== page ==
Pearl millet is an important food across the Sahel region of Africa. It is a main staple (along with sorghum) in a large region of northern Nigeria, Niger, Mali and Burkina Faso. In Nigeria it is usually grown as an intercrop with sorghum and cowpea, the different growth habits, growth period and drought vulnerability of the three crops maximising total productivity and minimising the risk of total crop failure. It is often ground into a flour, rolled into large balls, parboiled, liquefied into a watery paste using fermented milk, and then consumed as a beverage. This beverage, called "fura" in Hausa, is a popular drink in northern Nigeria and southern Niger. Pearl millet is a food widely used in Borno state and its surrounding states, it is the most widely grown and harvested crop. There are many products that are obtained from the processing of the crop.


In Namibia, pearl millet is locally known as "mahangu" and is grown mainly in the north of that country, where it is the staple food. In the dry, unpredictable climate of this area it grows better than alternatives such as maize.

Mahangu is usually made into a porridge called "oshifima" (or "oshithima"), or fermented to make a drink called "ontaku" or "oshikundu".

Traditionally the mahangu is pounded with heavy pieces of wood in a 'pounding area'. The floor of the pounding area is covered with a concrete-like coating made from the material of termite mounds. As a result, some sand and grit gets into the pounded mahangu, so products like oshifima are usually swallowed without chewing.[7][failed verification] After pounding, winnowing may be used to remove the chaff.

Some industrial grain processing facilities now exist, such as those operated by Namib Mills. Efforts are also being made to develop smaller scale processing using food extrusion and other methods. In a food extruder, the mahangu is milled into a paste before being forced through metal die. Products made this way include breakfast cereals, including puffed grains and porridge, pasta shapes, and "rice".[8]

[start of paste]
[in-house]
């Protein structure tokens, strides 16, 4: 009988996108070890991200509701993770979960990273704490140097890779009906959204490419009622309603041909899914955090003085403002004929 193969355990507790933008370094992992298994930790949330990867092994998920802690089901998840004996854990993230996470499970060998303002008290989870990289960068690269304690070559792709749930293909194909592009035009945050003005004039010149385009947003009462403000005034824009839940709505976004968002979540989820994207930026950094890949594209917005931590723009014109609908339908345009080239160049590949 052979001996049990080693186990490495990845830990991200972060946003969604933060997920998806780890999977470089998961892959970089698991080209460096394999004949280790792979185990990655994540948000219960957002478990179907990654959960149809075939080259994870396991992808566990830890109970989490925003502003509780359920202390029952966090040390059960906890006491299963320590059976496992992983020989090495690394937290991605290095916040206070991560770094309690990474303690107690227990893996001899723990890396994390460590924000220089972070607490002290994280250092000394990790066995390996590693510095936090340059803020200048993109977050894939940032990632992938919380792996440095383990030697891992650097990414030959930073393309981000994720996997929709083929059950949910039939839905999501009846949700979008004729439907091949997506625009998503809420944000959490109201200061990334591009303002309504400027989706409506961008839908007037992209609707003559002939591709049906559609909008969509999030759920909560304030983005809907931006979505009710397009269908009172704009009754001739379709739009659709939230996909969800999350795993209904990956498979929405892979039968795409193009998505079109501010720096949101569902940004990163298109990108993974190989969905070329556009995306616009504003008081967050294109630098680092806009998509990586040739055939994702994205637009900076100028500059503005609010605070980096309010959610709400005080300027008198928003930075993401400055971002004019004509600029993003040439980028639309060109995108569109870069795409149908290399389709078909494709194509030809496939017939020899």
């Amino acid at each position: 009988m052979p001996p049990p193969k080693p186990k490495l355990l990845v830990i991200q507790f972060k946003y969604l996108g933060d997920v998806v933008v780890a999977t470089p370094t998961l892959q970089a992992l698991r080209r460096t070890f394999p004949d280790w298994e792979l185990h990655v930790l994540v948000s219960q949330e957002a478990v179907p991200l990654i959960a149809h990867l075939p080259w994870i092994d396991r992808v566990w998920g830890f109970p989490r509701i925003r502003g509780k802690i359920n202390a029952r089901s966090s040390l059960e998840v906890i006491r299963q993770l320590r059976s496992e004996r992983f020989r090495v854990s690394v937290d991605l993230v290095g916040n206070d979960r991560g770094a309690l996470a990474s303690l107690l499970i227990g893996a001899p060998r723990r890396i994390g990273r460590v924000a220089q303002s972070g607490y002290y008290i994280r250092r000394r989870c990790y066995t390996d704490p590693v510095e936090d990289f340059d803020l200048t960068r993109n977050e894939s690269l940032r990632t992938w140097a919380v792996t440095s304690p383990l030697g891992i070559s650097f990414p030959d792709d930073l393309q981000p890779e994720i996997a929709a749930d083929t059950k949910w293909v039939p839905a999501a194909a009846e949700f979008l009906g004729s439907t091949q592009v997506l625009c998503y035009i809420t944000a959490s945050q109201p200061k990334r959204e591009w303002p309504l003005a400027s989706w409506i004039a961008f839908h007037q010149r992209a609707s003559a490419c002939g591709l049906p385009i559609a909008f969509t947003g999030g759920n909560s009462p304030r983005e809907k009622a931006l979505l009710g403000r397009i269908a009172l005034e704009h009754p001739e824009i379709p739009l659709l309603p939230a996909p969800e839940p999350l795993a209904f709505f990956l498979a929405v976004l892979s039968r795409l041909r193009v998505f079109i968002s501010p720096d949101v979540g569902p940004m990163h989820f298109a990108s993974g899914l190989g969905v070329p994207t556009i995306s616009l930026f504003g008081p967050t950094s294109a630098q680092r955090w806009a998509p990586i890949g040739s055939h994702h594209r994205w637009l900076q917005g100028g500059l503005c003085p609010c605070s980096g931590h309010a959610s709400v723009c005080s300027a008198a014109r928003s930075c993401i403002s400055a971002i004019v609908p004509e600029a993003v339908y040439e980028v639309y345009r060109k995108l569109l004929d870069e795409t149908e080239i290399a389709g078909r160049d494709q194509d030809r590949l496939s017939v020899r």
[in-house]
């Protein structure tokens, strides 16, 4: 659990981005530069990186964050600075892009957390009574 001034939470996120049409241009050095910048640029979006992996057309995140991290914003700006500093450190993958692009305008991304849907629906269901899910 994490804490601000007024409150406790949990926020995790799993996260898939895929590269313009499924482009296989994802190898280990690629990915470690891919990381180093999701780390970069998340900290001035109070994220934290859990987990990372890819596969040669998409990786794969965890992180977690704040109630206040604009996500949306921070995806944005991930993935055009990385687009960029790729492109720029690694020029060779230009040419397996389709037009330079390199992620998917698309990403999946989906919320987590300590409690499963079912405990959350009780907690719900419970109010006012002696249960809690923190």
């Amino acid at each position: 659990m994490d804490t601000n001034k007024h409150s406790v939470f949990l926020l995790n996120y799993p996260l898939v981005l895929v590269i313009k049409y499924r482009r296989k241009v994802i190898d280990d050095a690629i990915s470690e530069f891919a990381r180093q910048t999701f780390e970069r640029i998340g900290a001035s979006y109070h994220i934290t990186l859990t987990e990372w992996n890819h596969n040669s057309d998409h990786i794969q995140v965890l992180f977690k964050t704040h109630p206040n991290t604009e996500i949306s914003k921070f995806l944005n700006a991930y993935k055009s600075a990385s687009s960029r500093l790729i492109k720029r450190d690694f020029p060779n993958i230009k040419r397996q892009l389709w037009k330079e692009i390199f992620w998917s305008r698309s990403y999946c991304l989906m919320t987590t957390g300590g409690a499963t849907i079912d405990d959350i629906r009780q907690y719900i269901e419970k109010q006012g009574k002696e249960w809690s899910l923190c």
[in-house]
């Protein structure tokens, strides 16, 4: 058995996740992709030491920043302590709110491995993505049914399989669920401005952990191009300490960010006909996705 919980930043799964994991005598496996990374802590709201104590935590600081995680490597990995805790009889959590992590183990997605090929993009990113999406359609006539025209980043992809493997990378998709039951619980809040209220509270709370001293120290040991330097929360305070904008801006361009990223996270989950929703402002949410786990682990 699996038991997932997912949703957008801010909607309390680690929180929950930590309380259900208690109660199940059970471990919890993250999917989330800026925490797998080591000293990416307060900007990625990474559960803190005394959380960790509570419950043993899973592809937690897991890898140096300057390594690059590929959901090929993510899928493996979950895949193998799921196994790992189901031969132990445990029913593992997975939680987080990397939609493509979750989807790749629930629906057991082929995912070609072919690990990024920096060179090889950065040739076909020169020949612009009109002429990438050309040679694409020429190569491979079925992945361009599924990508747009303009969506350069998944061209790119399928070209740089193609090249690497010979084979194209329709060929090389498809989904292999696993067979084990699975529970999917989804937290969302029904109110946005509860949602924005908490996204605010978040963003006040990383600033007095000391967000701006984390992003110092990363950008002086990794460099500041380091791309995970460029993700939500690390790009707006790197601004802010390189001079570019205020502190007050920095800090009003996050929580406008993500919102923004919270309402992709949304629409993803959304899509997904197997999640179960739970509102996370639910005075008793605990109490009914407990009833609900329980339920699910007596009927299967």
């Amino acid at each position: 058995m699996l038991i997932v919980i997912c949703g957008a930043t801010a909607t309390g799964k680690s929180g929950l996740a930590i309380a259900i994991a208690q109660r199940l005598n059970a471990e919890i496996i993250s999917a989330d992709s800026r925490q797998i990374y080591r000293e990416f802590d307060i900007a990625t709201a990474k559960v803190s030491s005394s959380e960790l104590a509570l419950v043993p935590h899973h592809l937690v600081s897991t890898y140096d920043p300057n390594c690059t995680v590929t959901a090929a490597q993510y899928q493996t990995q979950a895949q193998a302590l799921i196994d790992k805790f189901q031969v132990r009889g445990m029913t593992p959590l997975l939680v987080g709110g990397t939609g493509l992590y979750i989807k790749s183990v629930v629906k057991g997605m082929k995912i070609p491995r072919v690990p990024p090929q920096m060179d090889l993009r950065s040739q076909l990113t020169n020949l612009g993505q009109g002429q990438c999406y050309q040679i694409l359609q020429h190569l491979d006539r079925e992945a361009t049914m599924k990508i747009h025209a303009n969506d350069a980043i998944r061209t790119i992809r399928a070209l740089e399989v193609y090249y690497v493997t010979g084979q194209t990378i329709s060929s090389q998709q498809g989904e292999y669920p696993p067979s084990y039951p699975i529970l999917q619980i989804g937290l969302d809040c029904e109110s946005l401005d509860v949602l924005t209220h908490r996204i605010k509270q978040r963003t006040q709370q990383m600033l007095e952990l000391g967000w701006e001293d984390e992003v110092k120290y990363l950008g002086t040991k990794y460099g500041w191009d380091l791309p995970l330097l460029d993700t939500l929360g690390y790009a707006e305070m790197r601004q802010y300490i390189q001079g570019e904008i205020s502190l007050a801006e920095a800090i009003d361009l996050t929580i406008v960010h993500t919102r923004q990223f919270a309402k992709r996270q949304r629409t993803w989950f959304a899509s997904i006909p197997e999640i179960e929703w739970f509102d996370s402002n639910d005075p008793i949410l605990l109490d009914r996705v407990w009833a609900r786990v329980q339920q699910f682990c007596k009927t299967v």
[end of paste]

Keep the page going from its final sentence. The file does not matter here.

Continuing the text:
Research and development[edit]

Recently more productive varieties of pearl millet have been introduced, enabling farmers to increase production considerably.[9]

To combat the problem of micronutrient malnutrition in Africa and Asia, a study of serving iron-biofortified pearl millets which is bred conventionally without genetic modification to a control group is proved to have higher level of iron absorbance by the group.[10]

Around 1000 pearl millet genotypes, including 31 wild genotypes are sequenced to grasp the genetic diversity of this staple crop to aid breeding by enriching the genetic material. A reference genotype of pearl millet (Tift 23D2B1-P1-P5) has been fully sequenced, which holds around 38,579 genes. Some of these genes are for wax biosynthesis, which is known to be involved in tolerance to abiotic stresses in pearl millet.[11] ICRISAT is currently evaluating crop wild relatives and will introgress abiotic tolerant traits into cultivated genotypes and make them available for pearl millet improvement.[12]